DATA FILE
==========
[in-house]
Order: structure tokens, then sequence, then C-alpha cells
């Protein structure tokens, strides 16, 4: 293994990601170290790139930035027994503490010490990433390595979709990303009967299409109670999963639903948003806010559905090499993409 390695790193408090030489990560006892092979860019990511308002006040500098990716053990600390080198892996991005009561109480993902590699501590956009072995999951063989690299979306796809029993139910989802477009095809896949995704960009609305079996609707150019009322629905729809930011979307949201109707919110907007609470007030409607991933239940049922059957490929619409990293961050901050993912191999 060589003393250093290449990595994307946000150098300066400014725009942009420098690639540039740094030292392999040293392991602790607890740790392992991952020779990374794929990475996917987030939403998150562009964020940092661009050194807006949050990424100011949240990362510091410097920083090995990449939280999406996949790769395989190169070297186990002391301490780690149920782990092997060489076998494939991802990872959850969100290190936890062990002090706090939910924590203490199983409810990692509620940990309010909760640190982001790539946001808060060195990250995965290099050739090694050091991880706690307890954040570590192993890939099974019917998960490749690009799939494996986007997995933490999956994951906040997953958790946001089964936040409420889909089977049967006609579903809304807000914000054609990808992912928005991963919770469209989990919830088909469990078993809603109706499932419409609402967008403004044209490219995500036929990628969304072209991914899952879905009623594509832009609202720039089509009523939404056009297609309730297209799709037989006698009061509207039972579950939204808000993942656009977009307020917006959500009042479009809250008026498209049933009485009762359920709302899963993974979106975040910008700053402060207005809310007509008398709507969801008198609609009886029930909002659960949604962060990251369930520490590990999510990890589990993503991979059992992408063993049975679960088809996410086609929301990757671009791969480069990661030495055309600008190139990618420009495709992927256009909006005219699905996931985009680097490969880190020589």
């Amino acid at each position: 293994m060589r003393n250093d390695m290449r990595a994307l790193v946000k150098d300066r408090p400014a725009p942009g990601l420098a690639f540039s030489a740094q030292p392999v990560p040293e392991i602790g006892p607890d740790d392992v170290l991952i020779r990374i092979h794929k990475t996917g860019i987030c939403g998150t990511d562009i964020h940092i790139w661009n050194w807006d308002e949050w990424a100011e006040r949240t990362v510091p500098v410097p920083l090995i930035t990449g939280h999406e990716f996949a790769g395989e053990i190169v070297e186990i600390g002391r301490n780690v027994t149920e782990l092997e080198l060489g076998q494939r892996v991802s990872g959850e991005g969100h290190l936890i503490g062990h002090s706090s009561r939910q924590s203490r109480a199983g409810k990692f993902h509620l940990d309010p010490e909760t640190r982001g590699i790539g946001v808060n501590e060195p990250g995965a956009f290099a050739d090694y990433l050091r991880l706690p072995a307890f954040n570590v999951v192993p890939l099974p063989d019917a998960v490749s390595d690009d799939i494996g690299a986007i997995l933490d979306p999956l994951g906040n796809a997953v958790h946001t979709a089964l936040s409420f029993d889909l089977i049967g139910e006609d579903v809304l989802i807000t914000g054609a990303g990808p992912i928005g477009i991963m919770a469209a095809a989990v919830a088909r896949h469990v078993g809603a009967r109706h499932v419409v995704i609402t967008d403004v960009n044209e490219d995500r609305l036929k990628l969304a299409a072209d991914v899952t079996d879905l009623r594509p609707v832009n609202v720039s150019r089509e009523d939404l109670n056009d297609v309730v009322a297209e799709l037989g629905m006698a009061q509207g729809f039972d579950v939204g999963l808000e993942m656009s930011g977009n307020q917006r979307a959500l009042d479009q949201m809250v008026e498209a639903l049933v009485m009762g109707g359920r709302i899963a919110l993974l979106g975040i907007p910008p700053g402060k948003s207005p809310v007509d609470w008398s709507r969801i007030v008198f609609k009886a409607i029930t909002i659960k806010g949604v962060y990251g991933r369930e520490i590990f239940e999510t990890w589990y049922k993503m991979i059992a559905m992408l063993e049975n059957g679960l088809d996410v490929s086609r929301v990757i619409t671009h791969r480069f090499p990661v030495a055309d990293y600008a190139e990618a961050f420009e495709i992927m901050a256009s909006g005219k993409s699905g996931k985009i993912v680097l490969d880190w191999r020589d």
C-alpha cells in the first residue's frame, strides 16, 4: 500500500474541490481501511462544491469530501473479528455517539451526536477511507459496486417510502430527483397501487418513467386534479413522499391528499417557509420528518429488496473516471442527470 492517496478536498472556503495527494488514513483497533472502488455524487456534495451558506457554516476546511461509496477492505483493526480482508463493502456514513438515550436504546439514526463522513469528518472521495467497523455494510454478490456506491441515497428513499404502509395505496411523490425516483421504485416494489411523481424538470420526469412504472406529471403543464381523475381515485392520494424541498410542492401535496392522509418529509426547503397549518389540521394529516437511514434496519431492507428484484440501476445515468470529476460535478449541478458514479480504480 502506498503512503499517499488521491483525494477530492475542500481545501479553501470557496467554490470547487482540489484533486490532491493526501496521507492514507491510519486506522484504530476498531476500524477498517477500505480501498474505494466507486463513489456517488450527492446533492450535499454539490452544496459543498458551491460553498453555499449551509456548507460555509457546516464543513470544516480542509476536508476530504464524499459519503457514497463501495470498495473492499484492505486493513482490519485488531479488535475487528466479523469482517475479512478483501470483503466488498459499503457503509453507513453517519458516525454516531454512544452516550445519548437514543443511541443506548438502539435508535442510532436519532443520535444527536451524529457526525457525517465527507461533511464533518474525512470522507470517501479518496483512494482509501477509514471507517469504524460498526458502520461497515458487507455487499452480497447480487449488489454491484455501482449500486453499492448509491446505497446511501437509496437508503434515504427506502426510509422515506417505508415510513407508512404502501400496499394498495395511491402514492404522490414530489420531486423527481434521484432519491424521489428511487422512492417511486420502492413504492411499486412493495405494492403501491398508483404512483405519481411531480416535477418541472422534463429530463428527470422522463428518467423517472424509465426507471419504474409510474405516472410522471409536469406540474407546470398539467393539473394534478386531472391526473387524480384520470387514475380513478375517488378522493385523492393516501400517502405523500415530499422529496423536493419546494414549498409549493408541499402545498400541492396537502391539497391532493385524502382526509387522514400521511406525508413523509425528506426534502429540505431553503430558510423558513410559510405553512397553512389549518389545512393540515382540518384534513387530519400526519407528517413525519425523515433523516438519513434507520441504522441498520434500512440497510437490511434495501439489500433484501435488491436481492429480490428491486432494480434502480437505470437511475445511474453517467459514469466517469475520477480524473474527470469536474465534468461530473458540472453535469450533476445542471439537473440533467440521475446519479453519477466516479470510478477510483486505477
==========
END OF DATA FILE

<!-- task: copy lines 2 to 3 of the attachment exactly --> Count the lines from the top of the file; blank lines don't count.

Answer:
Order: structure tokens, then sequence, then C-alpha cells
């Protein structure tokens, strides 16, 4: 293994990601170290790139930035027994503490010490990433390595979709990303009967299409109670999963639903948003806010559905090499993409 390695790193408090030489990560006892092979860019990511308002006040500098990716053990600390080198892996991005009561109480993902590699501590956009072995999951063989690299979306796809029993139910989802477009095809896949995704960009609305079996609707150019009322629905729809930011979307949201109707919110907007609470007030409607991933239940049922059957490929619409990293961050901050993912191999 060589003393250093290449990595994307946000150098300066400014725009942009420098690639540039740094030292392999040293392991602790607890740790392992991952020779990374794929990475996917987030939403998150562009964020940092661009050194807006949050990424100011949240990362510091410097920083090995990449939280999406996949790769395989190169070297186990002391301490780690149920782990092997060489076998494939991802990872959850969100290190936890062990002090706090939910924590203490199983409810990692509620940990309010909760640190982001790539946001808060060195990250995965290099050739090694050091991880706690307890954040570590192993890939099974019917998960490749690009799939494996986007997995933490999956994951906040997953958790946001089964936040409420889909089977049967006609579903809304807000914000054609990808992912928005991963919770469209989990919830088909469990078993809603109706499932419409609402967008403004044209490219995500036929990628969304072209991914899952879905009623594509832009609202720039089509009523939404056009297609309730297209799709037989006698009061509207039972579950939204808000993942656009977009307020917006959500009042479009809250008026498209049933009485009762359920709302899963993974979106975040910008700053402060207005809310007509008398709507969801008198609609009886029930909002659960949604962060990251369930520490590990999510990890589990993503991979059992992408063993049975679960088809996410086609929301990757671009791969480069990661030495055309600008190139990618420009495709992927256009909006005219699905996931985009680097490969880190020589």